Tuesday, June 05, 2018

June Masterpiece of the Month: The Lady of Shalott by John William Waterhouse

Who Made It?
An English artist named John William Waterhouse created this painting in 1888.

Where Is the REAL One?
The real painting can be seen at the Tate Museum in London, England.

Why Is it Important?
This painting illustrates a poem by Lord, Alfred Tennyson also called,  "The Lady of Shalott". It describes the sad story of a young woman who is imprisoned in a tower in King Arthur's kingdom of Camelot. According to the legend, the Lady was forbidden to look directly at the world. Instead, she was doomed to view the world through a mirror and forced to weave what she saw into a tapestry. One day she saw one of King Arthur's knights, Sir Lancelot, in the mirror's reflection and fell in love with him. She then turned to look at him directly and a curse fell upon her. In despair, she escaped the tower and sailed adrift in a boat until her certain death.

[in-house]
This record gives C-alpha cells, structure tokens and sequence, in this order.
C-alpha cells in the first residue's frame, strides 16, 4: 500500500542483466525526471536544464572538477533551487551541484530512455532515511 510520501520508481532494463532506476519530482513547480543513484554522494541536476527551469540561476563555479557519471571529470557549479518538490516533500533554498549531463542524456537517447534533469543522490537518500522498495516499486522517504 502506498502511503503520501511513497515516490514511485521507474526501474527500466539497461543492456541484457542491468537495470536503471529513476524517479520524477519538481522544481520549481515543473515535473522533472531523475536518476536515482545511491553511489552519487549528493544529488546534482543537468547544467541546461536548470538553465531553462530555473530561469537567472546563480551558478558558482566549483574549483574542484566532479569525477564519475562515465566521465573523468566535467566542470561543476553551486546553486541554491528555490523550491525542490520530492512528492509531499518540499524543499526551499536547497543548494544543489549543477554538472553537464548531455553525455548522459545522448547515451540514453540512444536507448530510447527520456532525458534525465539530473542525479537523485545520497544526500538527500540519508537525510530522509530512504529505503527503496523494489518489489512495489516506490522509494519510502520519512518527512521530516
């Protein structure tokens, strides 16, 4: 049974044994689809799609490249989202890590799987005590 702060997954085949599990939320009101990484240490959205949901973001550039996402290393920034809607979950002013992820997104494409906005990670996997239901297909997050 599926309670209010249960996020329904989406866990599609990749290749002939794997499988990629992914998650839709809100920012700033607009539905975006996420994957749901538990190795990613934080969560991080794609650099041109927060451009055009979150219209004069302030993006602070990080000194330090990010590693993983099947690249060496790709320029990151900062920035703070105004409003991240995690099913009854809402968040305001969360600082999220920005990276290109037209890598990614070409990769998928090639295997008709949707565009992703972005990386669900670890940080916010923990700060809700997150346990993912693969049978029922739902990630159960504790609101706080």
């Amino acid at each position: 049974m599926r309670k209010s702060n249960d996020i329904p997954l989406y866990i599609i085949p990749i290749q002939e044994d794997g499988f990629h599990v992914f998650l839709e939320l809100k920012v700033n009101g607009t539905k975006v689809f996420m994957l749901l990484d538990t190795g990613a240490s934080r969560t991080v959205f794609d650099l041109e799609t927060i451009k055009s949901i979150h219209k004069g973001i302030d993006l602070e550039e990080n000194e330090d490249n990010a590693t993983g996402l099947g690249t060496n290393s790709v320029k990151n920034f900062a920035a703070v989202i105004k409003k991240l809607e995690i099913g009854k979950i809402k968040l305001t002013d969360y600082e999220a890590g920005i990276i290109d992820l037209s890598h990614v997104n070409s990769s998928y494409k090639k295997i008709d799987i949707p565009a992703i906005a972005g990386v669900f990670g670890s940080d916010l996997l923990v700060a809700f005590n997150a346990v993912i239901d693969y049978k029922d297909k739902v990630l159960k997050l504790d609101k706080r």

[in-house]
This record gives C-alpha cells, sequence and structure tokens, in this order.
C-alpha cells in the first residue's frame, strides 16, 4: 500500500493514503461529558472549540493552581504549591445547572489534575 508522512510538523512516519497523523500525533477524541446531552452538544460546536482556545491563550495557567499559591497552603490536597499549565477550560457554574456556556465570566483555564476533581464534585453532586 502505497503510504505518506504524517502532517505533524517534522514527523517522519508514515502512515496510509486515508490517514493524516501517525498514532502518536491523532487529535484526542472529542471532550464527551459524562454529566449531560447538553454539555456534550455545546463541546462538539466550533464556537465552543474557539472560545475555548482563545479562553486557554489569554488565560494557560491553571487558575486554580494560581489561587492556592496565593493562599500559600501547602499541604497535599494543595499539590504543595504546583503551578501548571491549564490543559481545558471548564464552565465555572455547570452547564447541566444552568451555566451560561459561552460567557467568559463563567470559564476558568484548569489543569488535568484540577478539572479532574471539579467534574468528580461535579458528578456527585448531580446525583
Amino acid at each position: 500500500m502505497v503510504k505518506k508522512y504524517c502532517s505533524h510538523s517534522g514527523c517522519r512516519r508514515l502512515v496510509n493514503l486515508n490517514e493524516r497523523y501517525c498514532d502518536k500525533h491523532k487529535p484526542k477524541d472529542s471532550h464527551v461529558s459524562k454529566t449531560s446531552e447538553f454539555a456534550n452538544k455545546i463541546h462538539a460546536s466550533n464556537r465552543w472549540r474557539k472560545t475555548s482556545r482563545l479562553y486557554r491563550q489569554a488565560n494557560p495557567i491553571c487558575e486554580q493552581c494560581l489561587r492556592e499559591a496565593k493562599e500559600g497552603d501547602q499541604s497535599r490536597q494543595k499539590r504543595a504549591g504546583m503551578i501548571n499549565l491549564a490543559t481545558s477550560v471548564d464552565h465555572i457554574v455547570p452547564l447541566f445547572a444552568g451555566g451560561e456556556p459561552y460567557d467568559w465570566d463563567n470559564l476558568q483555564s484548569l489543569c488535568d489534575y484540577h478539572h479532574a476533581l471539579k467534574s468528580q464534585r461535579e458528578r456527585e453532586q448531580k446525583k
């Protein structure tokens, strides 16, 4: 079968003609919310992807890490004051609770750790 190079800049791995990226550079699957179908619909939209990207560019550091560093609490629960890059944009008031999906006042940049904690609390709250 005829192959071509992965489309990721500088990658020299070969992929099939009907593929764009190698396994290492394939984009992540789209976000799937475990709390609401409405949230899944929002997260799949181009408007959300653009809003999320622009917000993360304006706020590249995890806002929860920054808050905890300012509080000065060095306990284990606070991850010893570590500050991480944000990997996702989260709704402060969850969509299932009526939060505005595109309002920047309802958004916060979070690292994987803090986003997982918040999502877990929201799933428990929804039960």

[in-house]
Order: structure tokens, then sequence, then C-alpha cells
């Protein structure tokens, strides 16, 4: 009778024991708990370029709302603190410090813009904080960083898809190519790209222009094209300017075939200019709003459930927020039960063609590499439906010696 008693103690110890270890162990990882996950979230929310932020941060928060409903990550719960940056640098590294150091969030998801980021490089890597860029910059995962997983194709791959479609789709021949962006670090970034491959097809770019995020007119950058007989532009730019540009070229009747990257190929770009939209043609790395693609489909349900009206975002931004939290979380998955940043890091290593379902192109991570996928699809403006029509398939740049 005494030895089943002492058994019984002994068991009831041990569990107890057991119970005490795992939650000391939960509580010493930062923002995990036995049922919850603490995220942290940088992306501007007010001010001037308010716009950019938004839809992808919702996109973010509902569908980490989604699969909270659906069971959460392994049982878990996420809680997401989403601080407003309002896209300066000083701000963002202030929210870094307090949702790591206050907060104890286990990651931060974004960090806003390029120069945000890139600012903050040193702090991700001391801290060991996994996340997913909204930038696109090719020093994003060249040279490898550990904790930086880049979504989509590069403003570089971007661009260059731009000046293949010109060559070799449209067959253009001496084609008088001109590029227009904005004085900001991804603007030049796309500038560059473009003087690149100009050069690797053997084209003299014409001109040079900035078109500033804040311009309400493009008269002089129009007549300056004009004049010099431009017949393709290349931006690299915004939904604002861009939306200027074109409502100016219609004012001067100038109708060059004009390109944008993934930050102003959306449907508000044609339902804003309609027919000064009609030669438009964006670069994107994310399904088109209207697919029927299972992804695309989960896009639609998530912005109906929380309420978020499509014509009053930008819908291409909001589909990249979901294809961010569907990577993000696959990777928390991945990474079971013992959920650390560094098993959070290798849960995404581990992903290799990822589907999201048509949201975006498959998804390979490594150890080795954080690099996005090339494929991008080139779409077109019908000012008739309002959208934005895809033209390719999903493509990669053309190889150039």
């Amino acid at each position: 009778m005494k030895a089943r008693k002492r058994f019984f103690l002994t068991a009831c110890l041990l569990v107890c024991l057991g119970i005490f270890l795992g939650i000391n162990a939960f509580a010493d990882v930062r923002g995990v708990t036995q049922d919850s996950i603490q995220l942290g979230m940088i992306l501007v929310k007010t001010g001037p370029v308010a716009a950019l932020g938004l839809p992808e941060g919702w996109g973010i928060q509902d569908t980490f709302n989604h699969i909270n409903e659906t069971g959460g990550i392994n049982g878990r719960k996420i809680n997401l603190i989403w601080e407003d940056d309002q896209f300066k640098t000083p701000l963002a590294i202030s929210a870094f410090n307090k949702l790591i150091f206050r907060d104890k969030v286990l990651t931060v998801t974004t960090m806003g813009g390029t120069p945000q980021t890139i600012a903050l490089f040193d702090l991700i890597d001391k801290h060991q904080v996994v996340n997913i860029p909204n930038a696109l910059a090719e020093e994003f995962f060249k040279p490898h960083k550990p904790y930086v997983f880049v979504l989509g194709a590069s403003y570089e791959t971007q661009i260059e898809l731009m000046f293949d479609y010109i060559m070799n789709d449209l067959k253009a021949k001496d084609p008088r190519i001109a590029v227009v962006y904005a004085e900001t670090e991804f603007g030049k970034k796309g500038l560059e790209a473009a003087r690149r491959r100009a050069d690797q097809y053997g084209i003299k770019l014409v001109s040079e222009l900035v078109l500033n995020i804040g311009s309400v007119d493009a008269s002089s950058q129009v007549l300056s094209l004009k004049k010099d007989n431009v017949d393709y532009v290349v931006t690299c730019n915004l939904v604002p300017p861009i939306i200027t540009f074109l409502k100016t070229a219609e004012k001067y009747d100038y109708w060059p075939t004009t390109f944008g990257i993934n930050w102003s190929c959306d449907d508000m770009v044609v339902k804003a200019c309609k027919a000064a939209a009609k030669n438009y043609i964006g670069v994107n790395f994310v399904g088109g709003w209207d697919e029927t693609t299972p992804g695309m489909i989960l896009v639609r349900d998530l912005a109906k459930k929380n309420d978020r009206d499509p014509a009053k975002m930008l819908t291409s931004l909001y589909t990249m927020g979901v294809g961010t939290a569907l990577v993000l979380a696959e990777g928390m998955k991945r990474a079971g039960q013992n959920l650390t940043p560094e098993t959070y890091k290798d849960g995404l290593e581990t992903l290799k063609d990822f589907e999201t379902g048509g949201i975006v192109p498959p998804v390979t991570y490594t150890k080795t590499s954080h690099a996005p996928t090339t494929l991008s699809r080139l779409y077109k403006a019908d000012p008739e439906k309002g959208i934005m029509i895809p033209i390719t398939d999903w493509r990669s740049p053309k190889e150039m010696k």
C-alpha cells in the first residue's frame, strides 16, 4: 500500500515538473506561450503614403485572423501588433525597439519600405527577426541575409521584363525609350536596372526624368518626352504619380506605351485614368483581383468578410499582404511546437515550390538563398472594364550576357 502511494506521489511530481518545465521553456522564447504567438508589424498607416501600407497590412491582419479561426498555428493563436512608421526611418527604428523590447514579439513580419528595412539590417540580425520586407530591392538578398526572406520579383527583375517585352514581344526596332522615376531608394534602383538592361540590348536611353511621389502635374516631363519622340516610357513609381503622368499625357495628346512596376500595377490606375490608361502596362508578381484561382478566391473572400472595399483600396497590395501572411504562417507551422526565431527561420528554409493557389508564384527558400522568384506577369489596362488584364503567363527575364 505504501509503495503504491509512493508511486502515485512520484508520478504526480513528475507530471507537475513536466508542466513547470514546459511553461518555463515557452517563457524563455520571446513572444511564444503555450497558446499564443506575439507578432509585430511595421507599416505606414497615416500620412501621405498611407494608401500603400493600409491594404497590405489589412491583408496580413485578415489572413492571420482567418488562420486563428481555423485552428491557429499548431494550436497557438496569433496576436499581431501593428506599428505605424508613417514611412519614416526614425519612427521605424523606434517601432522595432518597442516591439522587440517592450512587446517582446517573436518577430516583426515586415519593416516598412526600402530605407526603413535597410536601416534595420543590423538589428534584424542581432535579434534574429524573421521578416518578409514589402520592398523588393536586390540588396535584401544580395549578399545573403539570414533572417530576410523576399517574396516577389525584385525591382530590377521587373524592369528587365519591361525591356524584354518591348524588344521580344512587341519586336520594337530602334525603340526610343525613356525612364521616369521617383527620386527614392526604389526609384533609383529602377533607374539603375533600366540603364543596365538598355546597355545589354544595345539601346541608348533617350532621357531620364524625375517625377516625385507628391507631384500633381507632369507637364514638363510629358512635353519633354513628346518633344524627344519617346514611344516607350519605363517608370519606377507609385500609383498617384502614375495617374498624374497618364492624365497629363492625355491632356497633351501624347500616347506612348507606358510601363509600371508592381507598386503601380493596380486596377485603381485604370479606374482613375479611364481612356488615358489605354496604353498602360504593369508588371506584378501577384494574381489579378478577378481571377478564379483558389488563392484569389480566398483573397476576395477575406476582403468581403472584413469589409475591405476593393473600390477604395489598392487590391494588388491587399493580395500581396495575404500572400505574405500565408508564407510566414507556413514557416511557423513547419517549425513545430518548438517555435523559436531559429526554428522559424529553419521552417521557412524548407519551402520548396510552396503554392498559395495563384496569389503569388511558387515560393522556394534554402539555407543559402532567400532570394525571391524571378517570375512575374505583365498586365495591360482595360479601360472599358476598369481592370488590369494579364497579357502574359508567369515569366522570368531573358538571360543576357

Waterhouse was a member of a group of artists and poets known as The Pre-Raphaelites. Tennyson's poem was very popular among The Pre-Raphaelites. Waterhouse was greatly inspired by Tennyson's poetry and painted The Lady of Shalott in three different versions! This painting is typical of most Pre-Raphaelite paintings because it shows a doomed woman from a famous legend, surrounded by early evening light. Candles were used as a symbol of life and here, two of the candles have blown out, warning us of the Lady's sad fate.